The remote server "%s" does not exist, or has not been designated as a valid Publisher, or you may not have permission to see available Publishers.

The error is pretty straightforward and indicates that the replication agent login used to connect to the Publisher is not a member of the publication access list (PAL).  That would be the Distribution Agent process account for Transactional Replication and the Merge Agent process account for Merge Replication.  Add the agent process account to the PAL and try to create the subscription again.

Publication Access List

Extending the Publisher to the Cloud

SQL Azure Data Sync

SQL Azure Data SyncThis weekend I decided to setup a SQL Azure sync group to synchronize a SQL Azure database with an on-premise replication publisher.  I was curious if this would work, as I’ve been unable to find any documentation stating whether or not SQL Azure Data Sync can co-exist with SQL Server Replication.  Not only was I able to get this working, but I took it a step further and downloaded the Windows Azure and Windows Phone SDKs — then wrote a quick and dirty Windows Phone app which connects to my SQL Azure sync group hub database and pulls down Customer and related Order data to my mobile device, making it available via a pivot control within the application.

I was able to create a sync group in SQL Azure Data Sync to synchronize the Customer, SalesOrderHeader, and SalesOrderDetail tables in the AdventureWorksLTAZ2008R2 database, which also acted as an on-premise Merge publisher in my local network with 3 subscribers.  The solution provided a sync group hub database containing the Merge publication Customer and related Order data, synching one-way from on-premise to the cloud.  I settled for synchronizing the sync group every 30 minutes and kept existing subscribers synching with the on-premise publisher on their normal schedules, which was every 1 minute in my test topology.

Publisher Sync Group

Windows Phone Application

Windows Phone SDKFrom here, I created 2 projects — 1 Windows Azure WCF Service Web Role which allows for Windows Phone app interaction with a SQL Azure database using Entity Framework, and 1 Windows Phone application using WCF to connect to the SQL Azure sync group hub database through the service reference and consume the Customer and related Order data through a pivot control.

A couple of screenshots of the app:


View Customer OrdersCustomer Order
 

As you can see, the potential for SQL Azure Data Sync is interesting.  Not only can sync groups be useful in providing an offsite database storage solution, but when synchronized with an on-premise replication publisher, can also provide a mechanism for exposing enterprise data to the cloud to be consumed by mobile devices.  SQL Azure Data Sync is currently available for preview and can be found in the Windows Azure Management Portal.  More information about SQL Azure Data Sync can be found in SQL Azure Data Sync on MSDN.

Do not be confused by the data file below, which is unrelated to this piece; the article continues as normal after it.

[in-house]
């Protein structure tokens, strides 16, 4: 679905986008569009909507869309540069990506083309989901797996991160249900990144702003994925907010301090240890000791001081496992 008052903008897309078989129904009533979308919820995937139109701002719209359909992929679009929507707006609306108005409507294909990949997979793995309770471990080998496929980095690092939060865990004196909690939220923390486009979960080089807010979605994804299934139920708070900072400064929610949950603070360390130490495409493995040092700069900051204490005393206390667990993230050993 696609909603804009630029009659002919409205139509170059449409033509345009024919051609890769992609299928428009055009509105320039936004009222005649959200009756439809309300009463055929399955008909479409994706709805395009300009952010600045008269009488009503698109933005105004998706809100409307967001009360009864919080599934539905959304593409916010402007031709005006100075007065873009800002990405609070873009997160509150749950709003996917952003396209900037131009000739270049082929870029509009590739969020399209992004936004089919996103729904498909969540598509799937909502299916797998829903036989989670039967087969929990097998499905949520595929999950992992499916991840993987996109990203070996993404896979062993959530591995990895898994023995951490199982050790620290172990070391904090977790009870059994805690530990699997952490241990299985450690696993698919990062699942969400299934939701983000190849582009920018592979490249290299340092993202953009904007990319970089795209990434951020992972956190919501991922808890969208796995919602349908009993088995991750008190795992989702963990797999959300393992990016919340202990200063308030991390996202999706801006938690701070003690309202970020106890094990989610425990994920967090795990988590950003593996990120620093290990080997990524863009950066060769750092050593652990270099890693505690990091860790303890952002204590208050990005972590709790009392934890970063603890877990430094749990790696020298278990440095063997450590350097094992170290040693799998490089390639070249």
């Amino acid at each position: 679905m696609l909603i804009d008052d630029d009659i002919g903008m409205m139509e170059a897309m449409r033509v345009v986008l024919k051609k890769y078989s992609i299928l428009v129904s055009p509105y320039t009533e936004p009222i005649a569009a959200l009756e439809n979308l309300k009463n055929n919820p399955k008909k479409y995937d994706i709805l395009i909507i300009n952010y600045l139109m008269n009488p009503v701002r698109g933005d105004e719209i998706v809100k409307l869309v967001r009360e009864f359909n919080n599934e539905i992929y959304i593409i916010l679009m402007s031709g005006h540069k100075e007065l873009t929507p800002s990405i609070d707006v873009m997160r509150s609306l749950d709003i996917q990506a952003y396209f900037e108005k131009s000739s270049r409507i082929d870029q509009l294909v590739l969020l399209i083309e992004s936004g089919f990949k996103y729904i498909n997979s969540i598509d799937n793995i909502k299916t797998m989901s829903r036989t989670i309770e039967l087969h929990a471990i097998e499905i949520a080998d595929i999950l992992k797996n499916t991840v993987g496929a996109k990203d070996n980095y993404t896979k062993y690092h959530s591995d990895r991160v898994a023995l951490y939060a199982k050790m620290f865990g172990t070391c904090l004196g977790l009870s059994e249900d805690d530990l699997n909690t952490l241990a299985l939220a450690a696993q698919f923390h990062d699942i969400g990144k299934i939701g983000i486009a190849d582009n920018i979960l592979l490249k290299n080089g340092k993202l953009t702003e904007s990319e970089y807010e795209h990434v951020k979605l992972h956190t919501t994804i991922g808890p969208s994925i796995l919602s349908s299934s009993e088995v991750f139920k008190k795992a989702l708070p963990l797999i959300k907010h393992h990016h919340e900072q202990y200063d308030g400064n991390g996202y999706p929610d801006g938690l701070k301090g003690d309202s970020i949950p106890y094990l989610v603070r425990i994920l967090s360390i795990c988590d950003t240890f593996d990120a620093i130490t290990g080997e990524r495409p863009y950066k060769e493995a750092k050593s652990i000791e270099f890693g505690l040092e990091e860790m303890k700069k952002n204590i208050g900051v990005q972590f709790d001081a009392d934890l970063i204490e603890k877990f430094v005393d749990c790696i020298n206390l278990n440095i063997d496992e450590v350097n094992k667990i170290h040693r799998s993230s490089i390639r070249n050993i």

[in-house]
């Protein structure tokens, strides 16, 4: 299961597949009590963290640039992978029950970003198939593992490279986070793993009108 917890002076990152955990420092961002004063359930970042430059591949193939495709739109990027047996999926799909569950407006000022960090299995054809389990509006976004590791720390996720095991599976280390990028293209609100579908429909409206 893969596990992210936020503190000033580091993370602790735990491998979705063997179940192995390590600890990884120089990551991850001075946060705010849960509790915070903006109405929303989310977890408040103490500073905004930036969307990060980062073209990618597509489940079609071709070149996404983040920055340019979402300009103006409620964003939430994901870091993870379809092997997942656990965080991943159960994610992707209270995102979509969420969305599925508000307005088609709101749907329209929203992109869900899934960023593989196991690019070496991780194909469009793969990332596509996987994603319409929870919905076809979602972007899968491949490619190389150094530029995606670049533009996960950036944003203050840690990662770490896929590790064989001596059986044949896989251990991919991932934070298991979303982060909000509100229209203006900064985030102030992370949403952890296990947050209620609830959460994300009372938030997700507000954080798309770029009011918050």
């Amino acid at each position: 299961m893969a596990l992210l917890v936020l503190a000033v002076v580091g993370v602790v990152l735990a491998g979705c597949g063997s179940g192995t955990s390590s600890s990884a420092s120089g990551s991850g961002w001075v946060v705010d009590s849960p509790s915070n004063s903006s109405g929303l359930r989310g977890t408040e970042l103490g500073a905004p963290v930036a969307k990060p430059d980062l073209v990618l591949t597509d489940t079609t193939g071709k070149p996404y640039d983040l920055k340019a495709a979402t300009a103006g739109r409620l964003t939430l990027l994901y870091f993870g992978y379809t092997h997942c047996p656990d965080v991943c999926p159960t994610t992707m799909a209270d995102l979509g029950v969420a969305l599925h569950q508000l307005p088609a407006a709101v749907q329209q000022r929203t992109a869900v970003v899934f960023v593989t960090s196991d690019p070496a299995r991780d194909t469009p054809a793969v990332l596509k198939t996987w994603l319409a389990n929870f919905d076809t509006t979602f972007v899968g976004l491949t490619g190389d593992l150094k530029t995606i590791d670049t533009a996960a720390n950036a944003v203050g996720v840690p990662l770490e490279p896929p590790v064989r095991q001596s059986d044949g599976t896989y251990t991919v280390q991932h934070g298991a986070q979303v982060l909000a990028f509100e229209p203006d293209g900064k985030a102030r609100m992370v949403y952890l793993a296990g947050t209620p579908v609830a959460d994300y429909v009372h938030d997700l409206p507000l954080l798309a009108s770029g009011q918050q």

How to let non-admin business users run replication agent jobs

This blog post is basic in nature but highlights a very real requirement that may arise when administering replication.  Occasionally we, as Database Administrators, need to grant non-administrator business users the ability to run replication agent jobs due to business needs.  Instead of giving the business user the ability to execute/stop/start jobs by adding them to a SQL Server Agent fixed database role, it is probably wise to limit the business user to execute only the replication agent job in question.

For example, if we want to give a business user the ability to run only the Snapshot Agent job – first, we can create a stored procedure RunSnapshotAgent that runs the Snapshot Agent job, using WITH EXECUTE AS to run the stored procedure as the database owner:

CREATE PROCEDURE dbo.RunSnapshotAgent
WITH EXECUTE AS 'snapshotagent_job_owner'
AS
EXEC sp_start_job
	@job_name = 'snapshot_agent_job'
GO

Where 'snapshot_job_owner' is the snapshot agent job owner and 'snapshot_agent_job' is the snapshot agent job name.

Next, we can create a role named snapshot_executor, and add the business user to that role:

CREATE ROLE snapshot_executor;
 
EXEC sp_addrolemember
	@rolename = 'snapshot_executor',
	@membername = 'BUSINESSUSER1';
GO

Where ‘BUSINESSUSER1’ is the business user’s login.

Then, grant execute rights for the RunSnapshotAgent stored procedure to the snapshot_executor role to allow the business user to start only the snapshot agent job:

GRANT EXEC ON dbo.RunSnapshotAgent TO snapshot_executor;
GO

After creating the stored procedure, creating the role, and adding the business user to that role; the business user can then execute the RunSnapshotAgent stored procedure to run only the Snapshot Agent:

EXEC
dbo.RunSnapshotAgent;
GO

The process could not read file due to OS error 3

When configuring a subscription to a publication in SQL Server, sometimes the agent process cannot read from the snapshot:

The process could not read file X:\Program Files\Microsoft SQL Server\<instance>\MSSQL\repldata\<snapshot>\<snapshot_file> due to OS error 3. (Source: MSSQL_REPL, Error number: MSSQL_REPL20016)
Get help: http://help/MSSQL_REPL20016
The system cannot find the path specified.